Freut mich, danke :)
I like the diagram… but I found this table helpful: https://postimg.cc/jnC15f1r (sorry – I can’t work out how to imbed it. Hope the link works!)
It notes the similarity in endings between the pronouns and articles, and incorporates adjectives. One less thing to learn!
Link works :). This one is actually one of the best I’ve seen so far. Maybe because it has some space between the entries and doesn’t overuse color. I like the idea of adding the adjective endings the way they did it. Thanks for sharing.
By the way, Der, Die, Das, Der is extremely easy to learn. You can learn it in five minutes. As you probably know, short term memory is five elements, so it is even easier than remember a phone number. And the image is clear, a man, a woman and a child.
The accusative is almost the same with a den instead of Der. And with that you have already half o the table!!
The table itself is not that hard to remember. What is hard is knowing how to use it. This is the hard part for someone coming from other language. Other languages have other rules.
When I started learning German what scared me was all the tables, because they looked as so much to learn. In practice tables are not a problem because they are very similar and repeat in terminations.
On the other hand, the prepositions ARE hard to learn from scratch. The system does not make sense at all.
Fully agree about the prepositions… it’s the same the other way around. I still have to look up which preposition goes with a verb at times in English and I think that’ll be a life long process.
I also agree about the tables being scary. It’s just that there are so many of them and they’re all roughly about the same thing.
I’m REALLY happy when I look at tables for adjective declension in German – happy that I don’t actually have to work with those.
As a person who alway mixes cases with persons i Carved the diagram to my brain :)
Special thanks to german learning community that i have been sponsored by, now i am able to use all these useful content :)
Funny video!! I love the diagrams. Very creative and helpful. Thank you!!
I just opened my mail and got this. Yeah I’m slow with the stuff that isn’t personal. You did a splendid job. It seems pretty intuitive when I look at it. Very creative.
Thanks a lot :)! And good on you for being so in charge of your own inbox. I wish I had more control over myself :)
My feedback is going to be brutally honest without considering your feelings as the creator:
From my perspective the table and your system is equally absent on visual images. Your system starts being a Mindmap without images. It does not help me in any way over the table system because it only has letters and letters means nothing or worse, they are negative in a sense that every European(or American) already has a pronunciation for latin letters on their languages for “der”, that works as a learning “vice” because they are not forced to learn the German way from the beginning, so they just don’t do and take as a default their native pronunciation.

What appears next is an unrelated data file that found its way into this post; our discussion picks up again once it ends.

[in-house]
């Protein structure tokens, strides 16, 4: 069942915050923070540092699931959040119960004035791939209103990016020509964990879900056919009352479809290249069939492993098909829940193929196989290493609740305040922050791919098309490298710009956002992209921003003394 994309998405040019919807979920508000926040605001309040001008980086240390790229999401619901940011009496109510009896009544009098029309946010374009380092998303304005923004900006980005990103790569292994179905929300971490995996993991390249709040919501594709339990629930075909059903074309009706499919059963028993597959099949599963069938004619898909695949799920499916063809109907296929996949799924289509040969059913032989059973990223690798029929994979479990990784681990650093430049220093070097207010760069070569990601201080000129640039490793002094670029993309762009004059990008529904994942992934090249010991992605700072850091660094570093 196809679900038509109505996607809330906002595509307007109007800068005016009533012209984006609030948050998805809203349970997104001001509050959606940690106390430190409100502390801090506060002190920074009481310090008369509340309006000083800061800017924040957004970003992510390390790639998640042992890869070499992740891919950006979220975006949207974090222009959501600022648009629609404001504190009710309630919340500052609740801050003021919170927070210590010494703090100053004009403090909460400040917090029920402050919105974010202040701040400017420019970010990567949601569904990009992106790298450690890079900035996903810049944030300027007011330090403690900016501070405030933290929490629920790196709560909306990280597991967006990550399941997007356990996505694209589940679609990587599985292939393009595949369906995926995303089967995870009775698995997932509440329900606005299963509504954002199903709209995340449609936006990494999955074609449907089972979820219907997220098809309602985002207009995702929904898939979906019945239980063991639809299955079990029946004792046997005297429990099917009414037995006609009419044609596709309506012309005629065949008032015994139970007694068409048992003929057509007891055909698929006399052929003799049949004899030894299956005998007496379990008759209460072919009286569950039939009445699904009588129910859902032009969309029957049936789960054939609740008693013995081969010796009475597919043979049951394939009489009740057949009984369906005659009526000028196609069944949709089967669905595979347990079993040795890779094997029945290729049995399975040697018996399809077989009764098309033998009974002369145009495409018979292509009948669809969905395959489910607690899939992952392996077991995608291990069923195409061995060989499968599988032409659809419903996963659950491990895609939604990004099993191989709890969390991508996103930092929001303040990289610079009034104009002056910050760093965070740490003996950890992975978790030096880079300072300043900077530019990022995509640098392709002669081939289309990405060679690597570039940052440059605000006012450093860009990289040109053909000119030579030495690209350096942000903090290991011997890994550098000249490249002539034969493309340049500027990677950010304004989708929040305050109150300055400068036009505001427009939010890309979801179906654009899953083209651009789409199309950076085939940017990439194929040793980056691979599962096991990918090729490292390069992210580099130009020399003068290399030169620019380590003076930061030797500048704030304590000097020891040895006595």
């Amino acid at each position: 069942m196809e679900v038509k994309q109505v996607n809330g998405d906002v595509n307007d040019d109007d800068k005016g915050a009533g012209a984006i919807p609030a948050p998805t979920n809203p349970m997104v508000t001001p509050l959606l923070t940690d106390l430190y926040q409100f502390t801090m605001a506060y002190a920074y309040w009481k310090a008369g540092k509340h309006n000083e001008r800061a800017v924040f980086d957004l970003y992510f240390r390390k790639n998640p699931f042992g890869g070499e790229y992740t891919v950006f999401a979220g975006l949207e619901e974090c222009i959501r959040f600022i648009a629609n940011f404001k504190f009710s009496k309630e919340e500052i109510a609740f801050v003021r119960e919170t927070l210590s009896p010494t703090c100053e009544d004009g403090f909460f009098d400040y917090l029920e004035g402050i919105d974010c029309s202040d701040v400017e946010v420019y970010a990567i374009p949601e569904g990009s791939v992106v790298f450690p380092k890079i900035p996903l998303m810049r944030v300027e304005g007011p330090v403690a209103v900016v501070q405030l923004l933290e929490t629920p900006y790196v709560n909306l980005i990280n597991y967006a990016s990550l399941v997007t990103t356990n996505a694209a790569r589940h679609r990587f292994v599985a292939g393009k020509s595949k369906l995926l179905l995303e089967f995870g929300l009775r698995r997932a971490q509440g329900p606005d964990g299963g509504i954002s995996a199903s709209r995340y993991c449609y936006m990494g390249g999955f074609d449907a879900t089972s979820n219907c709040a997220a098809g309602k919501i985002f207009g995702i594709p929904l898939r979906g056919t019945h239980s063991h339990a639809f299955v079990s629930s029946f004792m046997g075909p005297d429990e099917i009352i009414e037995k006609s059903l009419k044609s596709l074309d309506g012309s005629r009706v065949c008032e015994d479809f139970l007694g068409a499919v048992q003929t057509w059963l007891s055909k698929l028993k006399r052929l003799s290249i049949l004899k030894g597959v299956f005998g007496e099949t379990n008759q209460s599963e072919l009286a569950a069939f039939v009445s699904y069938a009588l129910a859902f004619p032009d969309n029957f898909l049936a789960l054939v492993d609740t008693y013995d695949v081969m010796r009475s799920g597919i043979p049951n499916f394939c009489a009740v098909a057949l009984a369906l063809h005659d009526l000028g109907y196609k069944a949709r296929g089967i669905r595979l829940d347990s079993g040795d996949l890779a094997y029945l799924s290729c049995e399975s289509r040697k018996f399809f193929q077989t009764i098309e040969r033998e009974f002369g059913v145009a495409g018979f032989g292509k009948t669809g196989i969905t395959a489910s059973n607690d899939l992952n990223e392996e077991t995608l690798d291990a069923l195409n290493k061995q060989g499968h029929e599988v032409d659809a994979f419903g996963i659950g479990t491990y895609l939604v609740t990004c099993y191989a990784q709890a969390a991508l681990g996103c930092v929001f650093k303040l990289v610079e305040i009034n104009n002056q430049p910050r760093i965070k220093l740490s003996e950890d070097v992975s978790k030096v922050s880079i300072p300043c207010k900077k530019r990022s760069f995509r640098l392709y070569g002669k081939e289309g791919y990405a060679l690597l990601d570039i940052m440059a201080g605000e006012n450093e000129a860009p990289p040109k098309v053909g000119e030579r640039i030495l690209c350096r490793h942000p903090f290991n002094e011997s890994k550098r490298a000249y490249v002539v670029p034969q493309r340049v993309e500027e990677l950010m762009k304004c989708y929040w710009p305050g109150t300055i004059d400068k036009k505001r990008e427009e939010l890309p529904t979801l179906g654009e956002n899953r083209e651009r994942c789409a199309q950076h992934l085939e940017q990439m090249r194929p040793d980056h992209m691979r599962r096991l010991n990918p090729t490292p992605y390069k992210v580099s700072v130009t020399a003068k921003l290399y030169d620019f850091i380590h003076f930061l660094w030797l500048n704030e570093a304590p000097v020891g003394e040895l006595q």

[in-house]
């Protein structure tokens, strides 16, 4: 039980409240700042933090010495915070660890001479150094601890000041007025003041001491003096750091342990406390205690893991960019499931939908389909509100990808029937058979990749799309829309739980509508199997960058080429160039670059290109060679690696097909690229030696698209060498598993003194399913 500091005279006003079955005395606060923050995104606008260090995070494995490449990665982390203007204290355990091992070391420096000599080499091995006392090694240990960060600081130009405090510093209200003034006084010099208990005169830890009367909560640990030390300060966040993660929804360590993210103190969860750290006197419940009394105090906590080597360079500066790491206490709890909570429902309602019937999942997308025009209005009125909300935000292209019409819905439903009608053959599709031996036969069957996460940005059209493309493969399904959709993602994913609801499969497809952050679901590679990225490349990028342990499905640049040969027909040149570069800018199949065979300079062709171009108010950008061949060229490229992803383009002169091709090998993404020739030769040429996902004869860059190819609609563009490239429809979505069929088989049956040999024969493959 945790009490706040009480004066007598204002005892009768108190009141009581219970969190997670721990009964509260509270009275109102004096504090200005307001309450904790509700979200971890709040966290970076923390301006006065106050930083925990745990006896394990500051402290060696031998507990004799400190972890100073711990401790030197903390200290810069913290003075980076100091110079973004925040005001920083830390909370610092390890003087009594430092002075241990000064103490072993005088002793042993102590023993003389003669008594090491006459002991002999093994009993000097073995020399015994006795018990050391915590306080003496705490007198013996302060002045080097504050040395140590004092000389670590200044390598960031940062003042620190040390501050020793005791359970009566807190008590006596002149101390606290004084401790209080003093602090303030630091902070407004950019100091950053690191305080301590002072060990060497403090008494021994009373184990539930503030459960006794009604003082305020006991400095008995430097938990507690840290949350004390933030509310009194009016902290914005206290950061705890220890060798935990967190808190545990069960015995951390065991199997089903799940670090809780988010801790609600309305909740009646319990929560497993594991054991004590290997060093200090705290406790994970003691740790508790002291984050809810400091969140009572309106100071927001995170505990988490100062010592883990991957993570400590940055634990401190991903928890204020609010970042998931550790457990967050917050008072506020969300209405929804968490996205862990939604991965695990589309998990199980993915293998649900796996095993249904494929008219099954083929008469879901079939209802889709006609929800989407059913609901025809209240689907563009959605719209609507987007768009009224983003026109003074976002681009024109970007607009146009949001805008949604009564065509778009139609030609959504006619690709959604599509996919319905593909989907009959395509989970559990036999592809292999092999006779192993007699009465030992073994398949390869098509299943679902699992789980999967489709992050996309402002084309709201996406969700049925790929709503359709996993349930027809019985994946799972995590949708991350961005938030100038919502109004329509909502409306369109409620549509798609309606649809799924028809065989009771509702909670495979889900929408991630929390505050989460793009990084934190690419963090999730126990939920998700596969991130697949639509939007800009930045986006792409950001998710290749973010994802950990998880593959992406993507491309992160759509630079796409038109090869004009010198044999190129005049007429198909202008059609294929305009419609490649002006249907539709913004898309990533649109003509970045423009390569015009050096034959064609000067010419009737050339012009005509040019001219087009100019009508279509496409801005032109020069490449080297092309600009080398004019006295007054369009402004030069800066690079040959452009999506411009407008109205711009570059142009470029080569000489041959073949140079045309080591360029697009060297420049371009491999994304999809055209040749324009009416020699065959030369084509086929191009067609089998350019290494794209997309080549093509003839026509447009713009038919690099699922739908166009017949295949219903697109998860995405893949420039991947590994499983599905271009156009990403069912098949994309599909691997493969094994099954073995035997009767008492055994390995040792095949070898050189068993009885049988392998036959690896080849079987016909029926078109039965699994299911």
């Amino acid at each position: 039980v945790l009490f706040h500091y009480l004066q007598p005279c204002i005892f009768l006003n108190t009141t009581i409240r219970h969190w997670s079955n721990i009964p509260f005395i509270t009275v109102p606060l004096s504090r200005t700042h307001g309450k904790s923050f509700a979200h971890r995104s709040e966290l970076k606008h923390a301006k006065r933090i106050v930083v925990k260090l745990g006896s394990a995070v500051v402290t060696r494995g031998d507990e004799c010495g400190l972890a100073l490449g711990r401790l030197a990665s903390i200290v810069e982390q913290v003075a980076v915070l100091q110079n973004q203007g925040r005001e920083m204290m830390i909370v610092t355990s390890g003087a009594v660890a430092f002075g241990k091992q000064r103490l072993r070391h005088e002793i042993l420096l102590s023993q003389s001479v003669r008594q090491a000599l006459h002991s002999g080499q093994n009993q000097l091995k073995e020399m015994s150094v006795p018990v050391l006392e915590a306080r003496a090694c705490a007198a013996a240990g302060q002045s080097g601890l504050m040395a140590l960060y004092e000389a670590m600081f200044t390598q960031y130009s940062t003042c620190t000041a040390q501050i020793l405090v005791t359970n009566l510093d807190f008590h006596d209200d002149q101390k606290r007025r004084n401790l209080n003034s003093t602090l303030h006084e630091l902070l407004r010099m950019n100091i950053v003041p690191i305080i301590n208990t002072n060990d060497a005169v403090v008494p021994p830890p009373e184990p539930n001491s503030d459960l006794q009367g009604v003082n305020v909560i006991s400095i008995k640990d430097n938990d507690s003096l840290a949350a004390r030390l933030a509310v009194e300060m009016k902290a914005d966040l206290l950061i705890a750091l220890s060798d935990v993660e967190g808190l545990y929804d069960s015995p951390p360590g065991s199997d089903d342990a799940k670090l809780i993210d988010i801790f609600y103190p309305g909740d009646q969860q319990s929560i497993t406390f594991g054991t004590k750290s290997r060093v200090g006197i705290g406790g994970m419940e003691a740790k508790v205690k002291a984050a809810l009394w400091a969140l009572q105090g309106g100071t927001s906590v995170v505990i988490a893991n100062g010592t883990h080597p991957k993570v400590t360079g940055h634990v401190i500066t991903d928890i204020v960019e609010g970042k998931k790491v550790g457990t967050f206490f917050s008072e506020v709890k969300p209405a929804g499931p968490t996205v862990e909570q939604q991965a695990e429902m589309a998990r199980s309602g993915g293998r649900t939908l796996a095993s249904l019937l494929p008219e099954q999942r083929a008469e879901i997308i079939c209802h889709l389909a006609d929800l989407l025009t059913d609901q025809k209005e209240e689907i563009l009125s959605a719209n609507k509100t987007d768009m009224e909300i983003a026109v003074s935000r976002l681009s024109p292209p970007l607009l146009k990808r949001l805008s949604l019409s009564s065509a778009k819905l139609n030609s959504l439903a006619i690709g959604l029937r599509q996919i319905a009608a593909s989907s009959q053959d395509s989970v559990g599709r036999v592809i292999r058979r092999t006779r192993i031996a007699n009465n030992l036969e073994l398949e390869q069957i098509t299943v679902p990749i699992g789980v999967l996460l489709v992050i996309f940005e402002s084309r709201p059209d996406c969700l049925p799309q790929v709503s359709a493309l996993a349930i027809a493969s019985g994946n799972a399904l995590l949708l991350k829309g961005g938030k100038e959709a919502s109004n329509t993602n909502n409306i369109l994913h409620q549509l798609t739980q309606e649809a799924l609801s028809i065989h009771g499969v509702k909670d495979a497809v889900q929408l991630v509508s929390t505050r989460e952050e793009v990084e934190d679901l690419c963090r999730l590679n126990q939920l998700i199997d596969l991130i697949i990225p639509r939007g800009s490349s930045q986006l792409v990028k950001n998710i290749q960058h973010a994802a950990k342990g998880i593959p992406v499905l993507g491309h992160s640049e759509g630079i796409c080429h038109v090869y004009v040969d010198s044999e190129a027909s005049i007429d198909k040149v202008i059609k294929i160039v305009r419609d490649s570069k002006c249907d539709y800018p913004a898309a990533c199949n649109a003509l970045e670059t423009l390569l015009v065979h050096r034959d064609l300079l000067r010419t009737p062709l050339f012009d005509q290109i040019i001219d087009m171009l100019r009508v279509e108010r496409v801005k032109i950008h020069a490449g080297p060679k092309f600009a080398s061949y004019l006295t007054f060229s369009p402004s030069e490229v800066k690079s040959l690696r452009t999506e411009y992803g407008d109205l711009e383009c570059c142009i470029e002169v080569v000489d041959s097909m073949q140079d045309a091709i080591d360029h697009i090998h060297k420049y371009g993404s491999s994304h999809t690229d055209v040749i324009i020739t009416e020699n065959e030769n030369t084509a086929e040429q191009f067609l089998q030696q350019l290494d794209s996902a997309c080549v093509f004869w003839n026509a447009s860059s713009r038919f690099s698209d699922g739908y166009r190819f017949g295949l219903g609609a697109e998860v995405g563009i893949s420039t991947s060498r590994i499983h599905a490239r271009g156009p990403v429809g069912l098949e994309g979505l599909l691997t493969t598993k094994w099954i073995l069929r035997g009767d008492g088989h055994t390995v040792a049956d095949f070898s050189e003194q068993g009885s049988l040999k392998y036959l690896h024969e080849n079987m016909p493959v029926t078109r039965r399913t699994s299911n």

In Spanish for example, “der” is pronounced with a pure E sound that does not change(all Spanish vocals are pure), a D way more soft than german(almost t for Spaniards), and a frontal R(IPA r).
In German it changes, the E sounds as an Spanish I, and the R sounds like a vocal, and spanish A(IPA a).
Have you heard the Michel Thomas method for learning languages? I t does not focus on the names of things, like genitive or participle, he makes you practice and practice and practice until it becomes second nature to you, just like a kid will do, but accelerated.
IMHO you should add images like you add to your articles, and make a mindmap. Then explain the mindmap. I know what you are thinking “What images? there are no images? There is no sense on this being this way(DER) or another DEN.
Well that is the key, you can create those images out of nothing, strong associations so it becomes easy for newcommers to memorize. They can’t do on their own because they do not understand German as a whole, they don’t even grasp yet what genitive or dative really is.
By the way, I learned the articles using the tables and anki and strong associations. It took me a while to understand that “DEN” is pronounced /DEIN/. And the contractions drove me cracy(for understanding ZUM, you need ZU+ DEM, so you need to understand this use of ZU among other couple million, the use of DEM, why we are using DEM…)